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    Default Re: post hole digging - in winter

    Back in the fall of 2000, I used the PHD and front loader and a bit of shovelling to dig a grave for our dog. We suspected we might lose her over the winter, so I dug the grave before winter and covered it. Dog lasted until May...but that's probably only 'cause the hole was ready. [img]/forums/images/graemlins/crazy.gif[/img]

    I think some cemetaries up here have a propane unit they place over a gravesite to thaw the ground before the backhoe comes in.

    Perhaps one of those kerosene "torpedo" heaters could be set up with a big sheet metal deflector to point the "blast" downward might work, if you could keep the whole thing mostly tented. On the other hand...I can foresee a couple of different things that might go wrong with the idea too, so it would be quite an experiment.

    Other than that, I believe there are places that do pet cremations, and I think that's what I would opt for if I couldn't get the hole in the ground.

    By the way, digging that hole in the ground was the hardest thing I've ever done with my tractor. It's just hard to work when you're always wiping tears from your eyes thinking about the loss of your loyal friend. My condolences to your buddy.

    ~Rick

  7. #7
    cj7
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    Default Re: post hole digging - in winter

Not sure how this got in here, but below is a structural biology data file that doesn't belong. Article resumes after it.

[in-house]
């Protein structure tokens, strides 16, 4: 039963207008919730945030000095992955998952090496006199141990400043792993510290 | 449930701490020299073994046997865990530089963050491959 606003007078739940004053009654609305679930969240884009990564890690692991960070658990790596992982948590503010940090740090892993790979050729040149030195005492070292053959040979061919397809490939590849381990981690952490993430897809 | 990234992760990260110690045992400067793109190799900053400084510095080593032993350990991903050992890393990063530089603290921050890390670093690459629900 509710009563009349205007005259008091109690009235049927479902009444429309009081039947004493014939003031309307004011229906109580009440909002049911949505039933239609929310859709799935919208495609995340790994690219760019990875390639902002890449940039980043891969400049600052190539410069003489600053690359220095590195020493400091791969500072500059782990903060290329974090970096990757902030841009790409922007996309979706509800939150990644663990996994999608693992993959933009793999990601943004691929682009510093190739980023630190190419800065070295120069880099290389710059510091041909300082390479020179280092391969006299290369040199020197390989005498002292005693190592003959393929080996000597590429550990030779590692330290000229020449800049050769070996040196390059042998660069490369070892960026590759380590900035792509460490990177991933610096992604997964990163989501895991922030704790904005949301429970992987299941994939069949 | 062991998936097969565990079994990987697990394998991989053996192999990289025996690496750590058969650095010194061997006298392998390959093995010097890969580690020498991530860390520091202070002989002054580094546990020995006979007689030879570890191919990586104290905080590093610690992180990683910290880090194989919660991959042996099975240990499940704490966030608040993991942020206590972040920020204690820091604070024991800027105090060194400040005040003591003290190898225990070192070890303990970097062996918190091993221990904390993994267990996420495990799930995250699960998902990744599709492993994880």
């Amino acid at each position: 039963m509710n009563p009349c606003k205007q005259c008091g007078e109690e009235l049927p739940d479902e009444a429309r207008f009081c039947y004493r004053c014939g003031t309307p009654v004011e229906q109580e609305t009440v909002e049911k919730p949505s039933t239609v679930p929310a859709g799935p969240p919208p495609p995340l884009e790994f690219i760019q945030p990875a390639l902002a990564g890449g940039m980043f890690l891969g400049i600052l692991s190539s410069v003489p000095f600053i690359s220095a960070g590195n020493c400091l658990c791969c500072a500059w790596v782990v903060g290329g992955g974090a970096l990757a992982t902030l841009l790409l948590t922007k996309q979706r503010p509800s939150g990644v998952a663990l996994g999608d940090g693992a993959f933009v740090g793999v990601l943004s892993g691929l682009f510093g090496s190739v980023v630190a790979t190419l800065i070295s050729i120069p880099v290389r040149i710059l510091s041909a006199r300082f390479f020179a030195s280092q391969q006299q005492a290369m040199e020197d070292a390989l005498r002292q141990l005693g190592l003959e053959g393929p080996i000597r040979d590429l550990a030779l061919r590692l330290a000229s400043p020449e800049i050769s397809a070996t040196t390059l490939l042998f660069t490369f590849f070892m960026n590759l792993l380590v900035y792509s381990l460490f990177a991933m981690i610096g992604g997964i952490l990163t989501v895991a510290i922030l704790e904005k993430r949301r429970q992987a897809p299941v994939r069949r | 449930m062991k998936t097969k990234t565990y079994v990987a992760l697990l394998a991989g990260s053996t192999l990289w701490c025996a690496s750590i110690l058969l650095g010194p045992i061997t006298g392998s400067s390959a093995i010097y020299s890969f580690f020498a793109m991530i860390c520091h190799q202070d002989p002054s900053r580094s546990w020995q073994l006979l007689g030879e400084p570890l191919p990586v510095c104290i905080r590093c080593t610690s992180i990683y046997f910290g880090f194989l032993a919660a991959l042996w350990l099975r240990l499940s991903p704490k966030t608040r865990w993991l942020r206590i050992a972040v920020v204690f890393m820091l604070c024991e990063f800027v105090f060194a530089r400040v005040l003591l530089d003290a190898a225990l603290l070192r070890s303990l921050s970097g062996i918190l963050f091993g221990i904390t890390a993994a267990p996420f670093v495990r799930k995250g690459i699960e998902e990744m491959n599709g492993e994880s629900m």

Thanks for the info guys. Looks like my buddy should come up with another plan. He is pretty bummed about having to put his dog down. It has a large cancer growth on its leg. He has had the dog for many years so it is just time. He lives in town with a small yard. So he tought maybe we could put him to rest at my place. They want to charge 350.00 for cremation at his vet.

  8. #8
    Banned shvl73's Avatar
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    Default Re: post hole digging - in winter

    That will be one of the toughest holes he'll ever dig. He has my condolences. Renting an excavator will probably cost more than cremation, however my issue with cremation is I don't think they are as particular with pets & I would want to know I have the correct ashes to spread somewhere special. If it were me, I would rent the right equipment & get it done, without regard to cost, however I know that is not realistic for everyone. Do you have a friend with an excavator? Maybe something can be bartered. If not, the idea of a pick will work, just slowly. Also, if the area chosen has snow cover, the frost may not be too deep. Good luck

  9. #9
    Elite Member
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    None -yet. Until then FunBuggy (EZ-Go) will have to do!

    Default Re: post hole digging - in winter

    Having never had to bury a pet, I really don't know what is involved. But could your friend rent a small compressor and jack hammer to break up the ground? I would think that by using that, it wouldn't take too long to get a large enough hole going. Maybe after loosening things up to below the frost line, the PHD would work then.

  10. #10
    Banned shvl73's Avatar
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    Default Re: post hole digging - in winter

    Hey now, That's an excellent suggestion. I know you can rent electric jackhammers as well. They work pretty well. The septic guys use them to get to the tank cover in the winter it doen't take long at all. It will also keep the cost way down.